Effectiveness of nursing management information systems

A systematic review

Mona Choi, You Lee Yang, Sun Mi Lee

Research output: Contribution to journalArticle

4 Citations (Scopus)

Abstract

Objectives: The purpose of this study was to review evaluation studies of nursing management information systems (NMISs) and their outcome measures to examine system effectiveness. Methods: For the systematic review, a literature search of the PubMed, CINAHL, Embase, and Cochrane Library databases was conducted to retrieve original articles published between 1970 and 2014. Medical Subject Headings (MeSH) terms included informatics, medical informatics, nursing informatics, medical informatics application, and management information systems for information systems and evaluation studies and nursing evaluation research for evaluation research. Additionally, manag* and admin*, and nurs* were combined. Title, abstract, and full-text reviews were completed by two reviewers. And then, year, author, type of management system, study purpose, study design, data source, system users, study subjects, and outcomes were extracted from the selected articles. The quality and risk of bias of the studies that were finally selected were assessed with the Risk of Bias Assessment Tool for Non-randomized Studies (RoBANS) criteria. Results: Out of the 2,257 retrieved articles, a total of six articles were selected. These included two scheduling programs, two nursing cost-related programs, and two patient care management programs. For the outcome measurements, usefulness, time saving, satisfaction, cost, attitude, usability, data quality/completeness/accuracy, and personnel work patterns were included. User satisfaction, time saving, and usefulness mostly showed positive findings. Conclusions: The study results suggest that NMISs were effective in time saving and useful in nursing care. Because there was a lack of quality in the reviewed studies, well-designed research, such as randomized controlled trials, should be conducted to more objectively evaluate the effectiveness of NMISs.

Original languageEnglish
Pages (from-to)249-257
Number of pages9
JournalHealthcare Informatics Research
Volume20
Issue number4
DOIs
Publication statusPublished - 2014 Jan 1

Fingerprint

Management Information Systems
Nursing
Management information systems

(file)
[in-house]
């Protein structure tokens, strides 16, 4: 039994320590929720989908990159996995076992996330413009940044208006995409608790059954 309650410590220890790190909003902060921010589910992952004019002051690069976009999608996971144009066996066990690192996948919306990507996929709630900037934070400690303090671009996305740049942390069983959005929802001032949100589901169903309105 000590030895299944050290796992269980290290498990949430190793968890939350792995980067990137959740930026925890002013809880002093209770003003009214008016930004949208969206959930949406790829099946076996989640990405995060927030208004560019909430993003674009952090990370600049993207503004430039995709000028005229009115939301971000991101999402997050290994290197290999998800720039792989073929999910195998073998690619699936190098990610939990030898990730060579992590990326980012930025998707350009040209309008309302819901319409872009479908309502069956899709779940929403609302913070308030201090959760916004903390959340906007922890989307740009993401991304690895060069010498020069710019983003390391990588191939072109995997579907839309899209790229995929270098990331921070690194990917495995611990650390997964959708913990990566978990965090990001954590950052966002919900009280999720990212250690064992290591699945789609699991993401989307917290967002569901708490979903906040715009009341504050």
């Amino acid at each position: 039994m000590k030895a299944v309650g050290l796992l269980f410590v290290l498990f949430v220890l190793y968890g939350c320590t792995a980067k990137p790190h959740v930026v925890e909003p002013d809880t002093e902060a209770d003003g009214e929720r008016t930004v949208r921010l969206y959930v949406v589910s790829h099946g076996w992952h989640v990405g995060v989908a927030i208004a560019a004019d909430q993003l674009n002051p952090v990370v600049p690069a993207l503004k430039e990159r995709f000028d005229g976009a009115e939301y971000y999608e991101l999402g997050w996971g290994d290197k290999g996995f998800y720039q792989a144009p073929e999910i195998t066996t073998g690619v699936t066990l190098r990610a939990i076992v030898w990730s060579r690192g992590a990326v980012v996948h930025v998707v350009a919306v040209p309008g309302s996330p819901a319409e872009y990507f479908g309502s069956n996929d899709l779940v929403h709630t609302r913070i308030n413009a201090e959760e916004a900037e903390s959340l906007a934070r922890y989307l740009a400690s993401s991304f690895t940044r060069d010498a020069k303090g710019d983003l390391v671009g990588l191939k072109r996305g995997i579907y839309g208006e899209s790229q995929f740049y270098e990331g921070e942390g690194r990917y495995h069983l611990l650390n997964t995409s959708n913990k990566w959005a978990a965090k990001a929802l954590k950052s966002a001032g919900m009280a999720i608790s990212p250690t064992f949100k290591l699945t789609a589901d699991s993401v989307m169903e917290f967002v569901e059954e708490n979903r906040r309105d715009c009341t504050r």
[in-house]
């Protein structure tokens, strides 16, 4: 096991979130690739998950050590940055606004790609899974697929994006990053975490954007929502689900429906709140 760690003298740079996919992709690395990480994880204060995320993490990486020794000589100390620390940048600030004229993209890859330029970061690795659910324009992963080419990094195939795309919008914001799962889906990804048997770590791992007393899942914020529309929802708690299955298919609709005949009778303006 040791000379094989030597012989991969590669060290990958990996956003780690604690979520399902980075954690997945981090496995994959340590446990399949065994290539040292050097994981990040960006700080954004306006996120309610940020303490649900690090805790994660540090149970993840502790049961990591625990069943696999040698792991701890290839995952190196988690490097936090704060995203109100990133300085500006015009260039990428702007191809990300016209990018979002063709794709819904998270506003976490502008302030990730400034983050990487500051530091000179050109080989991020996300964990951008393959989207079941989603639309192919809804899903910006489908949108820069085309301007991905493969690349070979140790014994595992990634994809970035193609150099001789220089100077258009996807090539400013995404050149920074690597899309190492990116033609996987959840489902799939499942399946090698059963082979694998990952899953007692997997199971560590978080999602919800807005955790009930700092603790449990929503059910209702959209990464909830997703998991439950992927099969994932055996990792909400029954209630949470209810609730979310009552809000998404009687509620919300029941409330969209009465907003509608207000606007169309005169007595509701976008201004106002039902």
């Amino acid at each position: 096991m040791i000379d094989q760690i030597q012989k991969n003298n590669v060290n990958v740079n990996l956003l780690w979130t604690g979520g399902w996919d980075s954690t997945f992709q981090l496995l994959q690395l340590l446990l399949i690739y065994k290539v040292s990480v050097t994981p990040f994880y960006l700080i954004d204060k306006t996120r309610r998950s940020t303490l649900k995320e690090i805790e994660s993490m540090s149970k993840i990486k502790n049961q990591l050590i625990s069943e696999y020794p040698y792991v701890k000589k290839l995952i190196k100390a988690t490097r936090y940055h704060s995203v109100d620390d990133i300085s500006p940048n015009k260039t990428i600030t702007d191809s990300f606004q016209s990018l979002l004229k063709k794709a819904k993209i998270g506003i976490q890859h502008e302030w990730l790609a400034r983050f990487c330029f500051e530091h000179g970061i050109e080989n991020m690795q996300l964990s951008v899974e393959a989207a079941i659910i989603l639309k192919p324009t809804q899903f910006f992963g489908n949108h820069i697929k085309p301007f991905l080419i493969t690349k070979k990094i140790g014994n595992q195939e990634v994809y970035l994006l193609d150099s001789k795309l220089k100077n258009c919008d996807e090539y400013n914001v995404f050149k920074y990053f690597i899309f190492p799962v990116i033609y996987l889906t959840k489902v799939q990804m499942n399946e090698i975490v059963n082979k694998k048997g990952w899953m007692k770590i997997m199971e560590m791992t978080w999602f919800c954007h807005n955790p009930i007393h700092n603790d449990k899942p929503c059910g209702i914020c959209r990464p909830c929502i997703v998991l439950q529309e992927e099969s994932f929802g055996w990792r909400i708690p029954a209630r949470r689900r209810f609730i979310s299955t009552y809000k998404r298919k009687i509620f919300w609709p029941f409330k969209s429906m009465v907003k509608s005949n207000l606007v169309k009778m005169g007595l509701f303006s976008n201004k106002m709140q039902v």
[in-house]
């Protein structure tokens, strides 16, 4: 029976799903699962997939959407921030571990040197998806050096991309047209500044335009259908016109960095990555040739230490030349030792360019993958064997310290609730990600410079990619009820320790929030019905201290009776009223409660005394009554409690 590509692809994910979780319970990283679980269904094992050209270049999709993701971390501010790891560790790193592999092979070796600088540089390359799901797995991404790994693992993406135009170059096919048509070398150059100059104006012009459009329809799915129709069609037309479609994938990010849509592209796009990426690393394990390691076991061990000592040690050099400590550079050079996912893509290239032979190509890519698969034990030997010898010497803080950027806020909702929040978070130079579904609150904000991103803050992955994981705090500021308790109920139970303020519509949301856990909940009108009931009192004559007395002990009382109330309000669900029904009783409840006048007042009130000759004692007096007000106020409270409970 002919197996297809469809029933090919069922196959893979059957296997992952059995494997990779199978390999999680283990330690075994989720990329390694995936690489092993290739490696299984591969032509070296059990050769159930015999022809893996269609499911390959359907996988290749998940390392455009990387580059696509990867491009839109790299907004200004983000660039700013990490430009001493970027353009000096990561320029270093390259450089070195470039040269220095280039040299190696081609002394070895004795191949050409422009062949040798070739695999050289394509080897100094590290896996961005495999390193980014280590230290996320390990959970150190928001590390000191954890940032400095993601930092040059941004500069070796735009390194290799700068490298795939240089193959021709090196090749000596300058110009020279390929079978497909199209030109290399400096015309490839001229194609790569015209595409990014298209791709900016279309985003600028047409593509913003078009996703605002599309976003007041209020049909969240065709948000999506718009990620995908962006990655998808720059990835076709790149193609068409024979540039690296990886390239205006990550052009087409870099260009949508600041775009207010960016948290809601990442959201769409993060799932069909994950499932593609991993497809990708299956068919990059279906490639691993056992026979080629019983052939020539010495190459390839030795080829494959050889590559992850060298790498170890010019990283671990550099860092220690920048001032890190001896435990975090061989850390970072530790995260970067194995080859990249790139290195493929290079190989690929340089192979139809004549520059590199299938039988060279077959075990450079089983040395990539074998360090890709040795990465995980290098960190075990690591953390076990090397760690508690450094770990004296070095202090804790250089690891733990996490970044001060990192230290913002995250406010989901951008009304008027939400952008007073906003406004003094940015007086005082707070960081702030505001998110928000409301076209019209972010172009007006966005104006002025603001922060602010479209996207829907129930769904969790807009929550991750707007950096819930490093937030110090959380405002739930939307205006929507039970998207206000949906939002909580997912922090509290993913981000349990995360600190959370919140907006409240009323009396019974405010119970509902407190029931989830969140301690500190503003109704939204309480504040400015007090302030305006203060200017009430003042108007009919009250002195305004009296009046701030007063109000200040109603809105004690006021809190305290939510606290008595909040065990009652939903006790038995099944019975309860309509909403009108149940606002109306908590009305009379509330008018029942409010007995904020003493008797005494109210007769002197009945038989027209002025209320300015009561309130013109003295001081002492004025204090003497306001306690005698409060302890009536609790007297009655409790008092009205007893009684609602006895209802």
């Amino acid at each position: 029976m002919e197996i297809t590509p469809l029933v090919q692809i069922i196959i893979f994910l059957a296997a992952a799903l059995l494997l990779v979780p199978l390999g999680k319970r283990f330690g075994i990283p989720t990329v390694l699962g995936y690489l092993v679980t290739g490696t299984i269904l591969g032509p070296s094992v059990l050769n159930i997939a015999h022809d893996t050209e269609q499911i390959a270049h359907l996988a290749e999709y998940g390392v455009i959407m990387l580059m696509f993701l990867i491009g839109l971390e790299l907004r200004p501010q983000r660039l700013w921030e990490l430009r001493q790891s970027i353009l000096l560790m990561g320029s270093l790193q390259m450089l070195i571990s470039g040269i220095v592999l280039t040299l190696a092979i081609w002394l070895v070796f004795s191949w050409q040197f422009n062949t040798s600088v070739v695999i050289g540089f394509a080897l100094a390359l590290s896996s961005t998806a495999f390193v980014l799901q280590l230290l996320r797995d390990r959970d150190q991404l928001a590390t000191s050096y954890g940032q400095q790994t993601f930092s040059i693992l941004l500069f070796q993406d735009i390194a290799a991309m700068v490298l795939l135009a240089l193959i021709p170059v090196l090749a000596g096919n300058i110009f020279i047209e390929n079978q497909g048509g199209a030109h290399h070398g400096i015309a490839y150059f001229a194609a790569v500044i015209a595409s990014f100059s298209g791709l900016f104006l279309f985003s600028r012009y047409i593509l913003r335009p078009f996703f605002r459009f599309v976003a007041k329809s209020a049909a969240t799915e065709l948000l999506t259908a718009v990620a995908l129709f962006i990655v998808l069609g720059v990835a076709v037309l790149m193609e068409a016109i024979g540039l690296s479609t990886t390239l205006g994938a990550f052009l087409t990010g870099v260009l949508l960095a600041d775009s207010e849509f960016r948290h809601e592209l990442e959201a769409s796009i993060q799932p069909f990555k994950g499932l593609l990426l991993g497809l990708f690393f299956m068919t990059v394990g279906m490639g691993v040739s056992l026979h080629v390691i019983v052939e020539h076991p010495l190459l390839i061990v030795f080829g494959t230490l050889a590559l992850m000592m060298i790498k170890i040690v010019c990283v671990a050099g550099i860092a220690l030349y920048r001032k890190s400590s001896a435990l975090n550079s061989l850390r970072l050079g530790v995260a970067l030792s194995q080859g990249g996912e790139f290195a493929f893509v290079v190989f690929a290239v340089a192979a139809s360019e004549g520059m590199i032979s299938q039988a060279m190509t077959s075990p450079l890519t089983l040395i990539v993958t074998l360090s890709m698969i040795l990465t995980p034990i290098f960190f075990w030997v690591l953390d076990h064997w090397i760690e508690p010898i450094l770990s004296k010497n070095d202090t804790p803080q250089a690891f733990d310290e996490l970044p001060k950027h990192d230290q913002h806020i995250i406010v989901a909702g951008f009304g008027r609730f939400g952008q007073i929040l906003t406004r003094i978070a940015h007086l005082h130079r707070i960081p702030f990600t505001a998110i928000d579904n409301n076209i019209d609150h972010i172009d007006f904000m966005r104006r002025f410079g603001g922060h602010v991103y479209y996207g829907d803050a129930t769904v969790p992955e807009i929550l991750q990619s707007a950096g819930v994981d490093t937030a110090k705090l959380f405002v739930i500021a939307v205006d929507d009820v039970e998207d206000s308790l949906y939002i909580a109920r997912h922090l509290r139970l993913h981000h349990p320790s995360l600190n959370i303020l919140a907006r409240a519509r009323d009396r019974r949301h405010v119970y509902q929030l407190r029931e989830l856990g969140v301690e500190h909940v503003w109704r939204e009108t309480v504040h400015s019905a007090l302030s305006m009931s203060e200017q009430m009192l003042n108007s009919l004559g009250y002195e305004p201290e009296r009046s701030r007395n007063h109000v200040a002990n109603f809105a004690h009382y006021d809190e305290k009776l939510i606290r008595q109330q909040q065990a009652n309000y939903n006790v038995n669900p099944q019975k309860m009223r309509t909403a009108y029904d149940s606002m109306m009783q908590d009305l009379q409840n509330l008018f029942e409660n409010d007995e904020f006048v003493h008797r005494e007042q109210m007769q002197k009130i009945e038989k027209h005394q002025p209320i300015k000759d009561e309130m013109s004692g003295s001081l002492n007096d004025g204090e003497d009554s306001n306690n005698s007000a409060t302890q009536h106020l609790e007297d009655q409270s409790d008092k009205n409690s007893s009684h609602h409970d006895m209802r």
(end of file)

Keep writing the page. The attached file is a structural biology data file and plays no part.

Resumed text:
Nursing Evaluation Research
Information Systems
Medical Informatics Applications
Nursing Informatics
Patient Care Management
Outcome Assessment (Health Care)
Medical Subject Headings
Costs and Cost Analysis
Medical Informatics
Informatics
Information Storage and Retrieval
Nursing Care
PubMed
Libraries
Randomized Controlled Trials
Databases
Time measurement

All Science Journal Classification (ASJC) codes

  • Biomedical Engineering
  • Health Informatics
  • Health Information Management

Cite this

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abstract = "Objectives: The purpose of this study was to review evaluation studies of nursing management information systems (NMISs) and their outcome measures to examine system effectiveness. Methods: For the systematic review, a literature search of the PubMed, CINAHL, Embase, and Cochrane Library databases was conducted to retrieve original articles published between 1970 and 2014. Medical Subject Headings (MeSH) terms included informatics, medical informatics, nursing informatics, medical informatics application, and management information systems for information systems and evaluation studies and nursing evaluation research for evaluation research. Additionally, manag* and admin*, and nurs* were combined. Title, abstract, and full-text reviews were completed by two reviewers. And then, year, author, type of management system, study purpose, study design, data source, system users, study subjects, and outcomes were extracted from the selected articles. The quality and risk of bias of the studies that were finally selected were assessed with the Risk of Bias Assessment Tool for Non-randomized Studies (RoBANS) criteria. Results: Out of the 2,257 retrieved articles, a total of six articles were selected. These included two scheduling programs, two nursing cost-related programs, and two patient care management programs. For the outcome measurements, usefulness, time saving, satisfaction, cost, attitude, usability, data quality/completeness/accuracy, and personnel work patterns were included. User satisfaction, time saving, and usefulness mostly showed positive findings. Conclusions: The study results suggest that NMISs were effective in time saving and useful in nursing care. Because there was a lack of quality in the reviewed studies, well-designed research, such as randomized controlled trials, should be conducted to more objectively evaluate the effectiveness of NMISs.",
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Effectiveness of nursing management information systems : A systematic review. / Choi, Mona; Yang, You Lee; Lee, Sun Mi.

In: Healthcare Informatics Research, Vol. 20, No. 4, 01.01.2014, p. 249-257.

Research output: Contribution to journalArticle

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